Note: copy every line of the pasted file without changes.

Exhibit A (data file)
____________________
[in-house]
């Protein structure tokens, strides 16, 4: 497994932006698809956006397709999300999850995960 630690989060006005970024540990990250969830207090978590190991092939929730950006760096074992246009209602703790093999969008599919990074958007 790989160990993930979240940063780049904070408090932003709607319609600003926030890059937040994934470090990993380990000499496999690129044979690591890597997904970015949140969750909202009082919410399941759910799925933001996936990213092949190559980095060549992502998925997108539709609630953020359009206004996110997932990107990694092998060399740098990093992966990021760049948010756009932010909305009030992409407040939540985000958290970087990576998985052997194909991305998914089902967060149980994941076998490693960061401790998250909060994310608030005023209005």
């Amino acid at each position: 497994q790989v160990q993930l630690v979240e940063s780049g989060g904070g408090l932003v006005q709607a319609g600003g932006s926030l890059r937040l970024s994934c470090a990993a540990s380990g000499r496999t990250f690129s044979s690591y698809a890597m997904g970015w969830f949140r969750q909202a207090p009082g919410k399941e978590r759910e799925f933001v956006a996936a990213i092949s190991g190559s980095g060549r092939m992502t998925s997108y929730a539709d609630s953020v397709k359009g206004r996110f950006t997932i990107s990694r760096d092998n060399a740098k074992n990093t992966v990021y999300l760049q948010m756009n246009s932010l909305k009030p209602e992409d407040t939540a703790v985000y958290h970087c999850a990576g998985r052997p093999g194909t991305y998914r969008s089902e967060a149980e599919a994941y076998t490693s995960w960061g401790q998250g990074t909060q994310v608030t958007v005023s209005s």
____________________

[in-house]
């Protein structure tokens, strides 16, 4: 497994932006698809956006397709999300999850995960 630690989060006005970024540990990250969830207090978590190991092939929730950006760096074992246009209602703790093999969008599919990074958007 790989160990993930979240940063780049904070408090932003709607319609600003926030890059937040994934470090990993380990000499496999690129044979690591890597997904970015949140969750909202009082919410399941759910799925933001996936990213092949190559980095060549992502998925997108539709609630953020359009206004996110997932990107990694092998060399740098990093992966990021760049948010756009932010909305009030992409407040939540985000958290970087990576998985052997194909991305998914089902967060149980994941076998490693960061401790998250909060994310608030005023209005």
């Amino acid at each position: 497994q790989v160990q993930l630690v979240e940063s780049g989060g904070g408090l932003v006005q709607a319609g600003g932006s926030l890059r937040l970024s994934c470090a990993a540990s380990g000499r496999t990250f690129s044979s690591y698809a890597m997904g970015w969830f949140r969750q909202a207090p009082g919410k399941e978590r759910e799925f933001v956006a996936a990213i092949s190991g190559s980095g060549r092939m992502t998925s997108y929730a539709d609630s953020v397709k359009g206004r996110f950006t997932i990107s990694r760096d092998n060399a740098k074992n990093t992966v990021y999300l760049q948010m756009n246009s932010l909305k009030p209602e992409d407040t939540a703790v985000y958290h970087c999850a990576g998985r052997p093999g194909t991305y998914r969008s089902e967060a149980e599919a994941y076998t490693s995960w960061g401790q998250g990074t909060q994310v608030t958007v005023s209005s």